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International Implications of German Unification

  • Sinn, Hans-Werner

This paper advances the hypothesis that the EMS crisis was caused by German unification. Unification stimulated massive resource demand, which paralleled resource demand in the United States following Reagan’s tax reforms in the 1980s. The resource demand revised German interest rates relative to the rest of the world, which brought about devaluations of other European currencies. The paper identifies those European currencies needing revaluation before they can join the European currency union.

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File URL: http://www.cepr.org/active/publications/discussion_papers/dp.php?dpno=1508
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Paper provided by C.E.P.R. Discussion Papers in its series CEPR Discussion Papers with number 1508.

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Date of creation: Nov 1996
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Handle: RePEc:cpr:ceprdp:1508
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  1. Sinn, Hans-Werner & Weichenrieder, Alfons J., 1997. "Foreign direct investment, political resentment and the privatization process in eastern Europe," Munich Reprints in Economics 19562, University of Munich, Department of Economics.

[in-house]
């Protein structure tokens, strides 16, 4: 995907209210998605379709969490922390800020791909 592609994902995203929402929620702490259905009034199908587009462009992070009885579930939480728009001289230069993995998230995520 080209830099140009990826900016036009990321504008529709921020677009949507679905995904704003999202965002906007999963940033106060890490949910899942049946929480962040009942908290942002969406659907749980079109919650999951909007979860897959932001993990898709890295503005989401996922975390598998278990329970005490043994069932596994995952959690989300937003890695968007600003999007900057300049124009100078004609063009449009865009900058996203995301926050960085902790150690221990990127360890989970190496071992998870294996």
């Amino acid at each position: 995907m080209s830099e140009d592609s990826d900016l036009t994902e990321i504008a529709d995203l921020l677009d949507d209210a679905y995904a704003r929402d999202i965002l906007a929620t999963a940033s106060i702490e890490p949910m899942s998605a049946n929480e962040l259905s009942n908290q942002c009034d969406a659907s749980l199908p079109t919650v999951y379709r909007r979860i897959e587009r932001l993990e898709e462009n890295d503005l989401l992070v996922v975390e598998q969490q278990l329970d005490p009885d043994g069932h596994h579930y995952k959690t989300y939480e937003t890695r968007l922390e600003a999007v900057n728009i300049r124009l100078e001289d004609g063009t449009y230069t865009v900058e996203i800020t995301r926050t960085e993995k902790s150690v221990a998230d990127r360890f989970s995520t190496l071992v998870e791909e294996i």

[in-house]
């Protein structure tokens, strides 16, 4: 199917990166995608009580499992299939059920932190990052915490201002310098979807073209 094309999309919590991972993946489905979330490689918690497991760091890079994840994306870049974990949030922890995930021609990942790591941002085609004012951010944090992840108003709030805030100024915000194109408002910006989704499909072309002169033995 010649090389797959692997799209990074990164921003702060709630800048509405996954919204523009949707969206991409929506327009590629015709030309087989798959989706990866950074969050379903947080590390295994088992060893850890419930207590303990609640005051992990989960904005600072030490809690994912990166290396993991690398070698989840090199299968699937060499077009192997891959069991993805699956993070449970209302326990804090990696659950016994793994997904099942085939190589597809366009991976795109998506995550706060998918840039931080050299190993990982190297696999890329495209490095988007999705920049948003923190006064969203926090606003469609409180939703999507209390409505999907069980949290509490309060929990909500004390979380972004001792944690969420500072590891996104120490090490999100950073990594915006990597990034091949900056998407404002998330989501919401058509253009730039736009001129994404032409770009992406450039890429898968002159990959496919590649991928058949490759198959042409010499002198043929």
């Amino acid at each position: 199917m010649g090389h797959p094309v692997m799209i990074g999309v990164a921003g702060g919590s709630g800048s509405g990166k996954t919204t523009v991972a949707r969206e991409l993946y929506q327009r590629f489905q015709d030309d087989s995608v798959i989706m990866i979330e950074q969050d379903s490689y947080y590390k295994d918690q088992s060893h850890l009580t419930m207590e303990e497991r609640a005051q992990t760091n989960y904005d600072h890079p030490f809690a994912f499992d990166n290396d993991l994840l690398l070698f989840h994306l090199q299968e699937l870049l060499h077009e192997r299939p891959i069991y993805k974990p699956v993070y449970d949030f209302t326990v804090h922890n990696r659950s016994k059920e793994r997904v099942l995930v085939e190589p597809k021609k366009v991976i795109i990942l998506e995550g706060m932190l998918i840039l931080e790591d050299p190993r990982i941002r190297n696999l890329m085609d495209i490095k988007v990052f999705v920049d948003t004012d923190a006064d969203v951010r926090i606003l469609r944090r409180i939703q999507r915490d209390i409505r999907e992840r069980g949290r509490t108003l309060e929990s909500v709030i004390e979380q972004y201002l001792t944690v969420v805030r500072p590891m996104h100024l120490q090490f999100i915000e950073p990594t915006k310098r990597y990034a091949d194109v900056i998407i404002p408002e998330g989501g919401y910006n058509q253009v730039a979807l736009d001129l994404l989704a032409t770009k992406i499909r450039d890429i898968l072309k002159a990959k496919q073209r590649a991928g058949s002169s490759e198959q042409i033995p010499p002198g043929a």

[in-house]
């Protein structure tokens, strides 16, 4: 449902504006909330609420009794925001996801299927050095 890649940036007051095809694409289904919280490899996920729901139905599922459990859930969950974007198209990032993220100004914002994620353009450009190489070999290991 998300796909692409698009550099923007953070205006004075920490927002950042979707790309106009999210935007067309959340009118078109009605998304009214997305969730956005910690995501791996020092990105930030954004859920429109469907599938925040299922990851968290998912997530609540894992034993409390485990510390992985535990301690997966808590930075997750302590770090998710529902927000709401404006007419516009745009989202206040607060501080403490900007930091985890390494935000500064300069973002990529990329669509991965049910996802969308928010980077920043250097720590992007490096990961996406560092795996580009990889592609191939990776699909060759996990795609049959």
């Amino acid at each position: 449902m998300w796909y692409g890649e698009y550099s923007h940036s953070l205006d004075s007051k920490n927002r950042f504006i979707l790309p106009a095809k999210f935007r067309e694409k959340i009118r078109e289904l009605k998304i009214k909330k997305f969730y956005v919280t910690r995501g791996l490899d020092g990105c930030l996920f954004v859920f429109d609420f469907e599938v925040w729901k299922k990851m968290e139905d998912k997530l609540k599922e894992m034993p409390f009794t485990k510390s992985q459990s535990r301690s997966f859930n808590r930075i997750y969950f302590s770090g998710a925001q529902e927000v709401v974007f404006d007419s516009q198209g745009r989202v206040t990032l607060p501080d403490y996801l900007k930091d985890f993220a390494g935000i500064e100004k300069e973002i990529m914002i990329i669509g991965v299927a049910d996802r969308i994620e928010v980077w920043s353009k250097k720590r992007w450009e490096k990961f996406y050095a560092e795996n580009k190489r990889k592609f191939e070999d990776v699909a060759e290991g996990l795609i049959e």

2. Svensson, Lars E. O., 1994. "Fixed exchange rates as a means to price stability: What have we learned?," European Economic Review, Elsevier, vol. 38(3-4), pages 447-468, April.
  3. Charles Wyplosz, 1991. "On the real exchange rate effect of German unification," Review of World Economics (Weltwirtschaftliches Archiv), Springer, vol. 127(1), pages 1-17, March.
  4. Adams, Gwyn & Alexander, Lewis & Gagnon, Joseph, 1993. "German unification and the European Monetary System: A quantitative analysis," Journal of Policy Modeling, Elsevier, vol. 15(4), pages 353-392, August.
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